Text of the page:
Sunday, July 28, 2013

July 28, 2013 Sunday Salon update

Leaving for Maine in two weeks. Reading Paul Doiron’s latest Maine warden mystery to set the mood. Even though Massacre Pond takes place in the woods of eastern Maine, and I will spend most of my time on the beach and in the family rooms of friends in south coastal Maine, my Maine nostalgia’s triggered.  Doiron’s such a knowledgeable and wonderful writer. His Maine Guide stripes show in his descriptions of flora and fauna, people and issues.  Maybe I’ll even be ready to write the review while in Maine.
Other reading news: Finished reviewing Book two of Jane Gardam’s trilogy: The Man With the Wooden Hat. Have also read book three, Last Friendsand need to write that review this week.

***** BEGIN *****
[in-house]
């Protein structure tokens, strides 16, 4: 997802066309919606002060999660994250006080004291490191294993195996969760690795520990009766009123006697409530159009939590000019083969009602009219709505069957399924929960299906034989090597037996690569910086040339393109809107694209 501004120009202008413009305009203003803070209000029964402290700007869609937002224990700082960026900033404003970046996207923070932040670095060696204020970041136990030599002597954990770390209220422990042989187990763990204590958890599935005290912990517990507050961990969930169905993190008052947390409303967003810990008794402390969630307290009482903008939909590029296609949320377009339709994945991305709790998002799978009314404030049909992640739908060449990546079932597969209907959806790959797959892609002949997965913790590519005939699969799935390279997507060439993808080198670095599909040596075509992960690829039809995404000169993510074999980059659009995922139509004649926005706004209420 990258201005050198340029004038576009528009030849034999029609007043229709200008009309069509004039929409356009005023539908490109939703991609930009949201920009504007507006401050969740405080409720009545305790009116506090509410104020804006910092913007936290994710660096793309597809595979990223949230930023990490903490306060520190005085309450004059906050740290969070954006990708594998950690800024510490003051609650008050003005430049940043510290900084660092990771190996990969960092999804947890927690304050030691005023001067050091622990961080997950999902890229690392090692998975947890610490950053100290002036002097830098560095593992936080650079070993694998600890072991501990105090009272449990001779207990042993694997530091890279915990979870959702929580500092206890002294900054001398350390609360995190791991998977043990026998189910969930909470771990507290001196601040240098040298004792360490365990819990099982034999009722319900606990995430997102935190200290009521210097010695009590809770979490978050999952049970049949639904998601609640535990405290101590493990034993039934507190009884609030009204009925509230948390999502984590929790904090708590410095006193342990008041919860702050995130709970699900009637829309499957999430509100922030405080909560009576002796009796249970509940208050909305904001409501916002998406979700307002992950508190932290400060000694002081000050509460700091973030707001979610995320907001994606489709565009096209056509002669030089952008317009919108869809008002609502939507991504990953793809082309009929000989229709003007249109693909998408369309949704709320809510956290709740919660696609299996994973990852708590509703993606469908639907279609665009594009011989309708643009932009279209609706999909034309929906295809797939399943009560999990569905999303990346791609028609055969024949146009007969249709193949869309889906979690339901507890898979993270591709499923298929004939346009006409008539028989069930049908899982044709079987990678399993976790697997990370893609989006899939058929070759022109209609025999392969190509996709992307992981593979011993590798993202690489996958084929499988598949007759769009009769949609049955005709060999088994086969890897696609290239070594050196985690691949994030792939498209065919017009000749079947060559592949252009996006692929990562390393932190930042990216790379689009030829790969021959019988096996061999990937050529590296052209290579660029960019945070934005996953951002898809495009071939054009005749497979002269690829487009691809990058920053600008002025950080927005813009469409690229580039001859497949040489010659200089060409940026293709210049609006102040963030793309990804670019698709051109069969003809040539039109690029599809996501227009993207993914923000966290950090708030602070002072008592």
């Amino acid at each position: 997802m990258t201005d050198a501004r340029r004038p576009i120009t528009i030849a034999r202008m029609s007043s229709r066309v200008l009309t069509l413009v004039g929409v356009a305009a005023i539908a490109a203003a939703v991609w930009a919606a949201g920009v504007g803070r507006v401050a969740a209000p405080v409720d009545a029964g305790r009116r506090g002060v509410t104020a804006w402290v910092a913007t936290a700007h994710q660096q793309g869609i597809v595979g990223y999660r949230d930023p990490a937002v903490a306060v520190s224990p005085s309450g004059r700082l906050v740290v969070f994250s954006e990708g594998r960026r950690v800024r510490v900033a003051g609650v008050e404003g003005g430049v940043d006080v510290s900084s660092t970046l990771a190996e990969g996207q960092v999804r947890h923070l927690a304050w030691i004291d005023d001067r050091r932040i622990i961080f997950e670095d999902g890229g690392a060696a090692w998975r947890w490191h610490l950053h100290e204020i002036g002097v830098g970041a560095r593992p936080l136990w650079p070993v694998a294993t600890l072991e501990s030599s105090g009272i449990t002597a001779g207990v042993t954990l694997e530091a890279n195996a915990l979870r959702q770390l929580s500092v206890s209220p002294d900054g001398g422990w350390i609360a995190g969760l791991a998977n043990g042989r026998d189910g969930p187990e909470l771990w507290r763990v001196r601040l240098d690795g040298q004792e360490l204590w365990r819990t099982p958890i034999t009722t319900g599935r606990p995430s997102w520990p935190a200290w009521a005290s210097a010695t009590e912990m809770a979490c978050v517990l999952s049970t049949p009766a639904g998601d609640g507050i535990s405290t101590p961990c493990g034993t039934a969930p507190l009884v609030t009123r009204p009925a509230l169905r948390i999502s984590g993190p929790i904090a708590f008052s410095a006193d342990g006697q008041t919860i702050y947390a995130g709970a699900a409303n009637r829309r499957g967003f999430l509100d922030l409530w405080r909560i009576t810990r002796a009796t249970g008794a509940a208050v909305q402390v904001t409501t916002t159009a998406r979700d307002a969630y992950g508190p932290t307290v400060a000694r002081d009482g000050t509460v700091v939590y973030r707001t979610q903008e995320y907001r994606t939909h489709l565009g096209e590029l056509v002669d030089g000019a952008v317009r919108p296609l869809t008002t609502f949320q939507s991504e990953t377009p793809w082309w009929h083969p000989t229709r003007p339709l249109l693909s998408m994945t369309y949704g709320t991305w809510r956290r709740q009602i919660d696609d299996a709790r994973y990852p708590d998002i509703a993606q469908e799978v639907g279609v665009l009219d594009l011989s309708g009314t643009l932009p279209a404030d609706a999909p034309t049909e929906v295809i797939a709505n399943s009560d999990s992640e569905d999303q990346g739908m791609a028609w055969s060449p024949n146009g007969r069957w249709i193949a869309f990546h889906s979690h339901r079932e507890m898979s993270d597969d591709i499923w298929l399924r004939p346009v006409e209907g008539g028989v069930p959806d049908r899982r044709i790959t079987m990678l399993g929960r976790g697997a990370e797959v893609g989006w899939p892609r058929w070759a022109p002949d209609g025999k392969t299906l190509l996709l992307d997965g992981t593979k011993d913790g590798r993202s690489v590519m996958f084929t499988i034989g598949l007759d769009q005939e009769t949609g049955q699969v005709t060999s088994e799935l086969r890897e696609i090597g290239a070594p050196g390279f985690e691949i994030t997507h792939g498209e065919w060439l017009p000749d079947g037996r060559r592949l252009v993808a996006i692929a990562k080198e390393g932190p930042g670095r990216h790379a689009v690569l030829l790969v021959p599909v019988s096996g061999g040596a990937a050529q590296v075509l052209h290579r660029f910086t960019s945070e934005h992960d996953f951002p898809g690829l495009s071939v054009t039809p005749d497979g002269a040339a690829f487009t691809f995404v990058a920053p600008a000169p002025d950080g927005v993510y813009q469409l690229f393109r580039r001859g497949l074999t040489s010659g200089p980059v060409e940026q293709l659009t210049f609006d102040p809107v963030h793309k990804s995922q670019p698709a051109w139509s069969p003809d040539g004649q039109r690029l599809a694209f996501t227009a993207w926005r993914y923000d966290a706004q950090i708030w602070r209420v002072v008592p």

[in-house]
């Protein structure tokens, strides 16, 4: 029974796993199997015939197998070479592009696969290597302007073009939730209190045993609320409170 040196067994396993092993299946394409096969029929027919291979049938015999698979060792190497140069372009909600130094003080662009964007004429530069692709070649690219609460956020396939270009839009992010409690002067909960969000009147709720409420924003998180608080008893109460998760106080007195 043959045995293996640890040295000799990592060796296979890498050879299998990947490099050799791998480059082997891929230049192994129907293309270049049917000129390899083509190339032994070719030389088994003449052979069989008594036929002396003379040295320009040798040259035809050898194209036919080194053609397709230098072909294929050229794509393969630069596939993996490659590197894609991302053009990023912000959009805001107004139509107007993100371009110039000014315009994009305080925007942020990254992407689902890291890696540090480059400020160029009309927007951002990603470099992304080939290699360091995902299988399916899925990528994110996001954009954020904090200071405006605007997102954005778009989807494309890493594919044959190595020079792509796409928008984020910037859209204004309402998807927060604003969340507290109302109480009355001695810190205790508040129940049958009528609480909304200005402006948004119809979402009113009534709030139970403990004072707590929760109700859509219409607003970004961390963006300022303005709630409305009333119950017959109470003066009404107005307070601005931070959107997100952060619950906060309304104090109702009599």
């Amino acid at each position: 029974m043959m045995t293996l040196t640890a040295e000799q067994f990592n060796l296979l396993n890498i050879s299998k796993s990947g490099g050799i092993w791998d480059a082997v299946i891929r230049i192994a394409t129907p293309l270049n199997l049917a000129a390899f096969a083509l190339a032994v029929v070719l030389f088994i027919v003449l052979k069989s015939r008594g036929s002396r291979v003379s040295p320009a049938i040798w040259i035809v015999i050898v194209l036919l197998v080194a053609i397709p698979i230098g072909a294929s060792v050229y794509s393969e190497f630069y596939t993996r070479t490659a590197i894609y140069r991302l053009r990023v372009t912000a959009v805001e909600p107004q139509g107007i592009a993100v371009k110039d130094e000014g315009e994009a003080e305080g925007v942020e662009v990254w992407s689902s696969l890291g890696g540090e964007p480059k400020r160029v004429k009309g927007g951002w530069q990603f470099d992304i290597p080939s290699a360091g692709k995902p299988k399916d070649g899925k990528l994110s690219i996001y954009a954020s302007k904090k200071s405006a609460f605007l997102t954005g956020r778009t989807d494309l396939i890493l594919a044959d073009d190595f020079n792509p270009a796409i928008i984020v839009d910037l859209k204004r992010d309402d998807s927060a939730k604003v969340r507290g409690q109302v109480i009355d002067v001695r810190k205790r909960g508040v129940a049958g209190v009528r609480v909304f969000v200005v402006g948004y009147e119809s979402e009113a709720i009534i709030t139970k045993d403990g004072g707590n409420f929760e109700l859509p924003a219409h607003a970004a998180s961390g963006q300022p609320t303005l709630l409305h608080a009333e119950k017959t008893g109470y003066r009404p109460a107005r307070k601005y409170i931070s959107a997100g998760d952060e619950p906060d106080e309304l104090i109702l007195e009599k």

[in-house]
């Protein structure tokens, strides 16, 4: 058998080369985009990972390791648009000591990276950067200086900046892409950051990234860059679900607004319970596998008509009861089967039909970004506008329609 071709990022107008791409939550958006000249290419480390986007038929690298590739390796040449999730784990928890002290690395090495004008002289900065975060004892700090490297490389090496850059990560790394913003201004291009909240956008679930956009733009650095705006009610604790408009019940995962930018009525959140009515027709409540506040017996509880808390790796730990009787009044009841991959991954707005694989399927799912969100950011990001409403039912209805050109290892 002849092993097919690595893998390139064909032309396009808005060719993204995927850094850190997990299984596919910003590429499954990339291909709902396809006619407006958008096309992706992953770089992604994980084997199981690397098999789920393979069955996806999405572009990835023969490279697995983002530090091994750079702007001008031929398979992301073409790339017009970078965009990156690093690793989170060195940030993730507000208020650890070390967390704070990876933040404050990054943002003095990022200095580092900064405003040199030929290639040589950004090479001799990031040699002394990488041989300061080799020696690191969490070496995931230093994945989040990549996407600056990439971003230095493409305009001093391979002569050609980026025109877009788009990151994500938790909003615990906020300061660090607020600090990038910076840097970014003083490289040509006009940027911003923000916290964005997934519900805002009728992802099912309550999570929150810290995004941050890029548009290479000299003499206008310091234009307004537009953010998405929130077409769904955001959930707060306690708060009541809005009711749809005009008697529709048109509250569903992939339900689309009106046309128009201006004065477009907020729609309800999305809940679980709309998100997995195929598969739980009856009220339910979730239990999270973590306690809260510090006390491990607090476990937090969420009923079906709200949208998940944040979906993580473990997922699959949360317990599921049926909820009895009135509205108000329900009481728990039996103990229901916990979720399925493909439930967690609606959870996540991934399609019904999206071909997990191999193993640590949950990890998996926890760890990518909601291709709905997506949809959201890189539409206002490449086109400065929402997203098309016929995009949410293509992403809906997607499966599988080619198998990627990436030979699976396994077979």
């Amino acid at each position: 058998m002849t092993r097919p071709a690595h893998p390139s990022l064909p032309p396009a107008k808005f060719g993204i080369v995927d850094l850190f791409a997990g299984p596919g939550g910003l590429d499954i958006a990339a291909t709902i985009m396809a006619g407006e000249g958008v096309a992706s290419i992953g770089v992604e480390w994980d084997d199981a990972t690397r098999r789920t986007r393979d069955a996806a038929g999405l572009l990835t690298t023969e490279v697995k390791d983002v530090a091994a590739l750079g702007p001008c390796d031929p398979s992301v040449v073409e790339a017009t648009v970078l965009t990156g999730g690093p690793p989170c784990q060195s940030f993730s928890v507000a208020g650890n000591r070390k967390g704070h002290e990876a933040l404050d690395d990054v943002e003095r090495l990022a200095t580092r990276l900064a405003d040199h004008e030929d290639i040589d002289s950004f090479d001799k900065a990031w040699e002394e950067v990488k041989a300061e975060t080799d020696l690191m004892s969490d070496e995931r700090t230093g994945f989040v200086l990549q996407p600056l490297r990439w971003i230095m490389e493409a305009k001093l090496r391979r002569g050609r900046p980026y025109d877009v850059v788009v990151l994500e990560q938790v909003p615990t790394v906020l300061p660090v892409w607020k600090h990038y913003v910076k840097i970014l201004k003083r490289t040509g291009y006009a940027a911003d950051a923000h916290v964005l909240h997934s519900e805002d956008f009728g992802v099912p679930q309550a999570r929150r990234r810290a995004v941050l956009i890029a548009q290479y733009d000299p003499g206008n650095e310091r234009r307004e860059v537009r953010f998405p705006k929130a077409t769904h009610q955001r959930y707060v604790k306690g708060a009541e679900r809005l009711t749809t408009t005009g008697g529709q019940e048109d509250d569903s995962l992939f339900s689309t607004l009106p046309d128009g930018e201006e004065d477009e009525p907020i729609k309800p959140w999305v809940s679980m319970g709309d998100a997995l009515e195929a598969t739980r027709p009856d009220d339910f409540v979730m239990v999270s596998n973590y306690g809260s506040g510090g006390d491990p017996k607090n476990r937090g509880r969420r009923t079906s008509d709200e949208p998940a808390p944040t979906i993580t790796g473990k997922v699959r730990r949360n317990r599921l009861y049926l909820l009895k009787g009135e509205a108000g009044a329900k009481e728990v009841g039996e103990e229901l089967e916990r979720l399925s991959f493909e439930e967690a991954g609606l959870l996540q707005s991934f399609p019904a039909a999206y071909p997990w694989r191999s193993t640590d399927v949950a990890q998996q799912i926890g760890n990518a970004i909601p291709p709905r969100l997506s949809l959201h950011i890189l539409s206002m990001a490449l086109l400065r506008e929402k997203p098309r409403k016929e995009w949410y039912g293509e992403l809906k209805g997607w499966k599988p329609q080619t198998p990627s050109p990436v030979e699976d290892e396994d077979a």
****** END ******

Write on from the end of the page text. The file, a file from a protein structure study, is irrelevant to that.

On the audiobook front, I have been endlessly listening to Annette Gordon-Reed’s The Hemingses of Monticello: An American Family (2008), and I still have about 14 hours to go. Gordon-Reed is convincing in this heavily researched, highly extrapolated book as she makes her case for what the lives of Thomas Jefferson’s elite slave family were like – including the most famous one, Sally Hemings, the mother of his children  -- and half-sister of his wife. (Yes, I buy her views).
            Carefully constructed like a court case, the book sounds like it’s written by a lawyer --- and guess what, it is. Gordon-Reed is a professor of law and history at Harvard.
It’s not a style that appeals to me, even as I acknowledge that it is the appropriate approach to this material. I find myself an impatient listener, craving story instead of supposition and argument. I appreciate what I’m learning, but I can’t wait to move on to lighter fare. Hope to finish before the long car ride to Maine.

Thursday, July 25, 2013

Wedding guest readers get retelling of Feathers’ marriage in Gardam’s “The Man with the Wooden Hat”